The best part of being in Opua was being able to reconnect with so many of our cruising friends. Every day – often more than once a day – we'd run into people we knew. Some, we'd last seen in a tiny South Pacific island anchorage months before; others, in a marina back in Mexico more than a year ago; still others, someplace in-between. We'd met some cruisers in person for the first time, after talking with them on the radio while at sea; yet it still felt like we were already old friends. We shared dinners and sundowners, stories and photos, laughs and gasps, advice and rides to the grocery store, and enjoyed the easy camaraderie that comes along with the cruising life.
The crowded dinghy dock
After almost two years of living in the tropics, the crew of SCOOTS is having to reacclimate to life in the temperate zone. It's different here. Mostly, we notice the sheer amount of clothes that must be worn, to ward off the chill. Though we haven't yet stooped to the level of wearing "foot prisons" – what our tropical cruising friend, Leslie, from s/v Sonrisa, calls shoes – I have been wearing socks ("foot straitjackets" seems appropriate) with my sandals; Eric hasn't succumbed to that yet. The former Captain and Admiral Underpants have been wearing sweatshirts, and usually opt for blue jeans now, instead of shorts or less.
The first time we've worn foulies in a couple of years!
And forget about drying off on deck after a shower. Flannel PJs are the attire of choice at bedtime, and there's a comforter on the bed. My good friend, Sarah, who lives on s/v Batu, knitted me a beautiful hat to help keep my head and ears warm. I've been enjoying it very much. Thank you, Sarah!
Van bundled up
Our jar of coconut oil has solidified into a white chunk for the first time in months, and the butter scarcely softens if left out of the fridge. A cold beer or limonada doesn't seem quite as refreshing as it once did; we appreciate the warming effects of rum and port now.
Good news! We took our torn Code 0 sail to the North Sails loft in Opua (you may remember that our Code 0 shredded itself, and tossed our foredeck light into the ocean, during our passage from Mexico to the Marquesas...PPJ Day 13 - April 15, 2016 blog entry).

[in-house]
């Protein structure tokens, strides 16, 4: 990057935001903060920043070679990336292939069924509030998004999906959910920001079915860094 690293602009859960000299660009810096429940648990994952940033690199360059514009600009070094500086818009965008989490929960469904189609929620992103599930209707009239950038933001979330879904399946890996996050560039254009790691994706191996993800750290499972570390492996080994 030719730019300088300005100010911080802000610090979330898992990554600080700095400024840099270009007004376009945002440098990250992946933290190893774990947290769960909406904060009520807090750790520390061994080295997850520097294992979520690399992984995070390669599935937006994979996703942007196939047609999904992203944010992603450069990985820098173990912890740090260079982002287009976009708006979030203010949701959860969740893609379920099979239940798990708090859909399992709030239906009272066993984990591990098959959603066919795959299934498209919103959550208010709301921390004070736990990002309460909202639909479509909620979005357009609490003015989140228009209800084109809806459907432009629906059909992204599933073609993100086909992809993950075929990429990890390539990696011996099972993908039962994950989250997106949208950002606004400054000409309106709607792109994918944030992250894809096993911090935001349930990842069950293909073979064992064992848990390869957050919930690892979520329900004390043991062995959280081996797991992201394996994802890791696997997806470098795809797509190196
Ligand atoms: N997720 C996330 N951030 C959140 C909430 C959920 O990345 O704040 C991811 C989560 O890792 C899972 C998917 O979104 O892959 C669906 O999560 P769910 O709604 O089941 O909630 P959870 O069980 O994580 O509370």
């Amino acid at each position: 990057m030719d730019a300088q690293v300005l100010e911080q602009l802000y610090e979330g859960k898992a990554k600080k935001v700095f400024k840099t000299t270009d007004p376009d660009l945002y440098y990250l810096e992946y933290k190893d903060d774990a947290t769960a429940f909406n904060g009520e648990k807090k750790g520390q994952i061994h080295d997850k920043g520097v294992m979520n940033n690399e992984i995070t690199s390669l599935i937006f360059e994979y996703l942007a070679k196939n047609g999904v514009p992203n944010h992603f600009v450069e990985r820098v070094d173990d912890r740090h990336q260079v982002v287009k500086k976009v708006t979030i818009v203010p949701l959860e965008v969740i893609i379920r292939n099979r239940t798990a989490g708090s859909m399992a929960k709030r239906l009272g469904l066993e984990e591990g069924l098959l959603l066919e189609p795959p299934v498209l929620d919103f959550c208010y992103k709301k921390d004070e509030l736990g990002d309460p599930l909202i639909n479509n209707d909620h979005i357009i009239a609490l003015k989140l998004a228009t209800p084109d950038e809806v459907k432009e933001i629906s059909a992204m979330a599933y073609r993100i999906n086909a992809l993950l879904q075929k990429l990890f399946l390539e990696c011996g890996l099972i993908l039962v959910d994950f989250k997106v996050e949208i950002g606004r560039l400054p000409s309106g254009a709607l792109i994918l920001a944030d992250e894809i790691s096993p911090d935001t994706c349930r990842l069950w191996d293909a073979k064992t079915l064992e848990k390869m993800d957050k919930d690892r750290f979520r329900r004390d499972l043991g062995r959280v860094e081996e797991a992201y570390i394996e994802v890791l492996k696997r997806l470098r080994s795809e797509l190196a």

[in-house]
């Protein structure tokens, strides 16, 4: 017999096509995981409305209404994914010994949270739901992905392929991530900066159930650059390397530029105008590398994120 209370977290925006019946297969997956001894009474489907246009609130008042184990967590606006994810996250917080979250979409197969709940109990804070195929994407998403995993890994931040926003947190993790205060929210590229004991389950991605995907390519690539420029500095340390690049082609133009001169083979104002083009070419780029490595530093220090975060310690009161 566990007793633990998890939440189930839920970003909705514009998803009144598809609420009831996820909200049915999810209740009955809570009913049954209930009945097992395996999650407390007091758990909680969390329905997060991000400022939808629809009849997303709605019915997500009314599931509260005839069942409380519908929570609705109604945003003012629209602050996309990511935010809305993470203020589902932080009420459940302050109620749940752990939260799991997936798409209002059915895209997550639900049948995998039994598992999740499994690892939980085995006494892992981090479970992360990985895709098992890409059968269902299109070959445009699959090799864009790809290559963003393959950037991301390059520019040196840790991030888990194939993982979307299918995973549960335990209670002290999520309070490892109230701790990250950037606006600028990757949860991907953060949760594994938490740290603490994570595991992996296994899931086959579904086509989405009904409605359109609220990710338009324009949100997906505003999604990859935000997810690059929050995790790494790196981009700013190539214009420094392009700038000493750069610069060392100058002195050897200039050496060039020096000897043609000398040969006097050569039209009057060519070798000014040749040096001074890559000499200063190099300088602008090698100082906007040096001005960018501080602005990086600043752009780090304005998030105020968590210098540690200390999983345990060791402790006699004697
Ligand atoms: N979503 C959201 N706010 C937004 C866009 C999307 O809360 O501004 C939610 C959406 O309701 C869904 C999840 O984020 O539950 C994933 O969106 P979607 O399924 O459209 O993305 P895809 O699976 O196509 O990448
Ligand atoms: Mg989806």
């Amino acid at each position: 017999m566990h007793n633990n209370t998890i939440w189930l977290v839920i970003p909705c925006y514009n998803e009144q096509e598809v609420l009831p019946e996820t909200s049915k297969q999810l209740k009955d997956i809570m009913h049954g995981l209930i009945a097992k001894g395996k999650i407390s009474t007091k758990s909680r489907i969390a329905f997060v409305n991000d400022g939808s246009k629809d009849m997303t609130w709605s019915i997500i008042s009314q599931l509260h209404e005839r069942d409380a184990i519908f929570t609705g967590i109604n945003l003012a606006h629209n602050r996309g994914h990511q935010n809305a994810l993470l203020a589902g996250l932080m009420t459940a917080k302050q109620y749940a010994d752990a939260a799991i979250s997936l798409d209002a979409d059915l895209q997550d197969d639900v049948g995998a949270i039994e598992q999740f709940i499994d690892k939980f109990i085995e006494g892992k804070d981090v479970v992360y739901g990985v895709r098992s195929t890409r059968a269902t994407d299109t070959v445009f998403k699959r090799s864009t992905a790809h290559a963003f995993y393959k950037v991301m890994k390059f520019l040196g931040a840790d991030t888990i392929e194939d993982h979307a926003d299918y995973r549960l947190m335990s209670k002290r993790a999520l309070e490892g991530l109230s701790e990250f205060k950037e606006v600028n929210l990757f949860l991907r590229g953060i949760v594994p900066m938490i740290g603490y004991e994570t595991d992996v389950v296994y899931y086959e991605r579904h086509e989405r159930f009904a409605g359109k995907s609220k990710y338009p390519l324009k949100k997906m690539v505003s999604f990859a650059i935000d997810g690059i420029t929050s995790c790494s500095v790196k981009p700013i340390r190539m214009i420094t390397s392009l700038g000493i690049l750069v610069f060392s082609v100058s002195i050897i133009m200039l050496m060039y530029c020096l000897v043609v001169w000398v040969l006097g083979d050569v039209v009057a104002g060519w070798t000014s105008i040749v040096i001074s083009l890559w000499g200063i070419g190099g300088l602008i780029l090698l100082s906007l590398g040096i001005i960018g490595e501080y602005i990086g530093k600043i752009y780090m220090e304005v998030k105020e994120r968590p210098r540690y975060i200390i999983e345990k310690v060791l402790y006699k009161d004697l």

The sailmaker pronounced it "repairable." He suspects we'll get maybe five more years out of it, after he's fixed it. Hooray!
One day, we took a walk along a beautiful shoreside path from the tiny town of Opua, where SCOOTS was anchored, to the small town of Paihia.
It was a good walk, taking us a couple of hours. Living on a boat, we don't get much opportunity to exercise our legs – our arms, yes; our cores, yes; our inner ears, yes; our legs, not so much – so we try to walk whenever we can.
Along the Opua-Paihia Trail
When we arrived in Paihia, we sought out a spot for lunch, and then hung around for a few more hours to take in the annual Christmas parade. While we waited, we walked around town...we perused a bookstore and gift shops, Eric got a haircut (where the woman cutting his hair told us about a new gourmet ice cream shop's grand opening that very afternoon, at which they would be giving away free ice cream), we found the ice cream shop and had some free ice cream, and then, it was time for the parade.
This year's parade, with the theme, Paihia Under the Sea!, was a charming small-town event, complete with flatbed trucks converted into extravagant homemade floats, each carrying a load of adorable little kids wearing homemade sea creature costumes;
the town's big old fire engine; and the requisite Santa in his sleigh (yes, it's nearly summer here and snow is unknown in these parts, but it's a tough icon to ignore).
Ho ho ho, mate!